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Lesbian Zeppelin

Lesbian Zeppelin


An all-female tribute band is creating a new generation of Zepheads.

Led Zeppelin is arguably the greatest rock band of all time, a powerhouse quartet who exploded in an ecstasy symbolized by fog-machine smoke, epic guitar distortion, and the tightest pants in rock and roll. The New York City-based, not-all-straight Lez Zeppelin has taken that magic formula and added a hefty dose of unexpected estrogen, reenacting the swagger and strut of forebears Page-Plant-Jones-Bonham with the delicacy of a feminine touch.

"It was divine inspiration," says guitarist Steph Paynes of the cover band's formation. "The forces that be came down and brought us together. [Led's late drummer] John Bonham himself appeared in a vision and gave us a swift kick in the ass."

Paynes recalls standing in her living room and listening intently to Physical Graffiti. "And I said to my friend who was there, 'My ultimate fantasy is to have been in Led Zeppelin. I should start an all-girl tribute band.' " The friend agreed with Paynes, who then set out immediately to make her dream a reality.

While Paynes does a fine job of mimicking both Page's fashion sense and his knack for playing his ax with a violin bow, drummer Helen Destroy has mastered Bonham's heavy foot. The band also includes Sarah McLellan on vocal duty and Lisa Brigantino on bass, keyboards, and mandolin.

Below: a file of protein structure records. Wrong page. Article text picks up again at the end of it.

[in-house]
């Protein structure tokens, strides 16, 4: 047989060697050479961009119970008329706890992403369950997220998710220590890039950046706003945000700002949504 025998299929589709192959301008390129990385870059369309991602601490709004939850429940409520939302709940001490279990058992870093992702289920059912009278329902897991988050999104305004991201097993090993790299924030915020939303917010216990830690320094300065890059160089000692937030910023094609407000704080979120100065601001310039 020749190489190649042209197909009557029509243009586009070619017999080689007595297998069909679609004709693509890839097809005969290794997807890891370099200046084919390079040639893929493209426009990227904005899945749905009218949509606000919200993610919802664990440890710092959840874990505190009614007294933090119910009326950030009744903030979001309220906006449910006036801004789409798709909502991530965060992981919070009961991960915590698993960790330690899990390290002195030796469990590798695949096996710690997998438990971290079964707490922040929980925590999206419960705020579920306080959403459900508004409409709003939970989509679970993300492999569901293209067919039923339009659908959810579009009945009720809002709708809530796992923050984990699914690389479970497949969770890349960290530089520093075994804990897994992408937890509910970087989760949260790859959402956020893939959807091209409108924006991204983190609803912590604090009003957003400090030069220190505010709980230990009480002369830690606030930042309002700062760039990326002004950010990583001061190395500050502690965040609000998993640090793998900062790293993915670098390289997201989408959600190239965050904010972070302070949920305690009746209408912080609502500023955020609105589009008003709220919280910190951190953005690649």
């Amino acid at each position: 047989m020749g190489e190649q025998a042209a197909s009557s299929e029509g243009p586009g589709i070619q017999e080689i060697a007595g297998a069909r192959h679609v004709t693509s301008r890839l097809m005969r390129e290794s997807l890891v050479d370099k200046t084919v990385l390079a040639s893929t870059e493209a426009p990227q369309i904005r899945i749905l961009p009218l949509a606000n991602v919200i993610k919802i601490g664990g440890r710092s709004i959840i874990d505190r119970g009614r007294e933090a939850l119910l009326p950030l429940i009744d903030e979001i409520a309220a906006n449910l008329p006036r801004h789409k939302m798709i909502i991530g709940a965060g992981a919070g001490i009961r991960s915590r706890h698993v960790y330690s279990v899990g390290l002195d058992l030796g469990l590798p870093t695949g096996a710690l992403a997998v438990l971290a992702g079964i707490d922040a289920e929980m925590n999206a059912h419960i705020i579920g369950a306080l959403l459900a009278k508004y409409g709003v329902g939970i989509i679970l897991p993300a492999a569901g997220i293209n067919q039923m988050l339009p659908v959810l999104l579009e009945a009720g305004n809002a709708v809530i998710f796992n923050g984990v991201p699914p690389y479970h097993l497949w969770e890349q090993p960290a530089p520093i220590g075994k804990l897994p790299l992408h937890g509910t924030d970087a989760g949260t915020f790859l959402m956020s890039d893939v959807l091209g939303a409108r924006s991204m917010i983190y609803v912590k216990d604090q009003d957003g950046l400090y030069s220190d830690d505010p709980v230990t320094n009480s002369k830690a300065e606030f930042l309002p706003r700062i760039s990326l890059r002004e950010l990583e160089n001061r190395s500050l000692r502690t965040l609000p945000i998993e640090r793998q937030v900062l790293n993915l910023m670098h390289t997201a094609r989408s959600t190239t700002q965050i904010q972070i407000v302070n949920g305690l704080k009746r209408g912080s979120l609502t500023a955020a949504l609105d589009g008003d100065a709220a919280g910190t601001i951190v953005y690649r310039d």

Since their inception in 2004, Lez Zeppelin has been gathering a rabid following of stoners, sullen teenagers, and randy lesbians. Their MySpace fan feedback ranges from the Led-ishly lewd ("Can't wait to sneak in your back door!") to the simple and sweet ("I love you").

"We get all sorts," says Paynes. "Twelve-year-old kids and their parents who saw Led Zep play in 1974. We get guys, girls, and gays of all kinds. It's a completely eclectic crowd, but everyone has one thing in common, and that's a mutual adoration of Led Zeppelin."

The band is recording their first album, and thus far the real Led Zep has not taken their protegees to legal task for appropriating Led's licensed properties, like the styling of their logo.

"It's not a bad deal for them, really," says Paynes, who hopes to one day meet her band's inspiration. "People see us and it reignites their love of the original. After one of our shows, at least a few Led Zeppelin box sets must sell the next day." --Jessica Hundley

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Jessica Hundley